Department of Agriculture. (Photo: Jason Bennitt/ALM.)
In a bid to force the U.S. Department of Agriculture to take action on antibiotic-resistant strains of salmonella in ground meat and poultry, the Center for Science in the Public Interest sued the agency Wednesday in U.S. District Court for the District of Columbia.
Three years ago, the nonprofit food safety watchdog filed a citizen’s petition with USDA asking the agency to declare four strains of salmonella that are resistant to antibiotics to be impermissible “adulterants” under the Federal Meat Inspection Act and Poultry Products Inspection Act. Doing so would prohibit the sale of meat tainted with these strains and give the agency greater authority to issue recalls.
From 2012 to 2014, two separate outbreaks linked to Foster Farms chicken parts that were contaminated with an antibiotic-resistant form of salmonella heidelberg sickened more than 650 people, according to the center. The suit also seeks to ban the newport, hadar and typhimurium strains from the food supply.
USDA has yet to take action on the petition despite the center’s request for expedited review. Secretary Thomas Vilsack wrote to the center last summer apologizing for the delay and said the agency is “currently considering the merits” of the petition. He added that USDA “must operate within the bounds of both case law and the statutes when fulfilling its food safety mission.”
There is precedent for banning a pathogen—in 1994 the USDA’s Food Safety and Inspection Service declared E. coli 0157:H7 an adulterant after four children died from eating tainted hamburgers from Jack in the Box.
The Center for Science in the Public Interest in its suit sounds a similar note of urgency on antibiotic-resistant salmonella. “To protect public safety and prevent needless death and injury, CSPI seeks a declaration that defendants have acted unlawfully by withholding action on CSPI’s petition and an order requiring defendants to act thereon,” according to the complaint, filed by Julie Murray and Allison Zieve of Public Citizen Litigation Group.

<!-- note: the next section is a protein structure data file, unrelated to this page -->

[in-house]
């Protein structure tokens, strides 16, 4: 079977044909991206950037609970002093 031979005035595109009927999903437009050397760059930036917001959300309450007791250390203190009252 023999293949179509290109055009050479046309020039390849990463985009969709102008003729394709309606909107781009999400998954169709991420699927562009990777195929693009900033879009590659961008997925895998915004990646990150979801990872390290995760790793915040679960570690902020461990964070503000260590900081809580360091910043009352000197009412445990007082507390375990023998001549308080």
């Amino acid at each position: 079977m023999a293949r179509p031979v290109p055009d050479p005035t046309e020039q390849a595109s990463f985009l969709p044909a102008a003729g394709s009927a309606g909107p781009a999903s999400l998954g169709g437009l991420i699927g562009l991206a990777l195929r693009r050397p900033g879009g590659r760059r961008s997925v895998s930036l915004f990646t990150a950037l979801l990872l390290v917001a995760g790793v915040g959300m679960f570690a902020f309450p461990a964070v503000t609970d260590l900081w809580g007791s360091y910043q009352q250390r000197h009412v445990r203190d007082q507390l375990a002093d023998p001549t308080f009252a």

The widespread use of antibiotics in food-producing animals, such as cattle and chickens, has contributed to the rise of antibiotic-resistant bacteria. When people are sickened by antibiotic-resistant salmonella, their illnesses tend to be more serious and prolonged, with a greater chance of hospitalization or death, according to the complaint.
Industry groups oppose the move to declare salmonella an adulterant, arguing that it is a naturally occurring microorganism that is inherent to chickens.
“Safe handling and fully cooking poultry to 165 degrees F (74 degrees C) is what fully eradicates Salmonella,” Michael Brown of the National Chicken Council wrote in a recent op-ed published in Food Safety News. “Given that Americans eat 160 million servings of chicken every day, the vast majority of consumers are cooking and handling chicken properly and having a safe experience.”
Contact Jenna Greene at email@example.com. On Twitter: @JGreenejenna.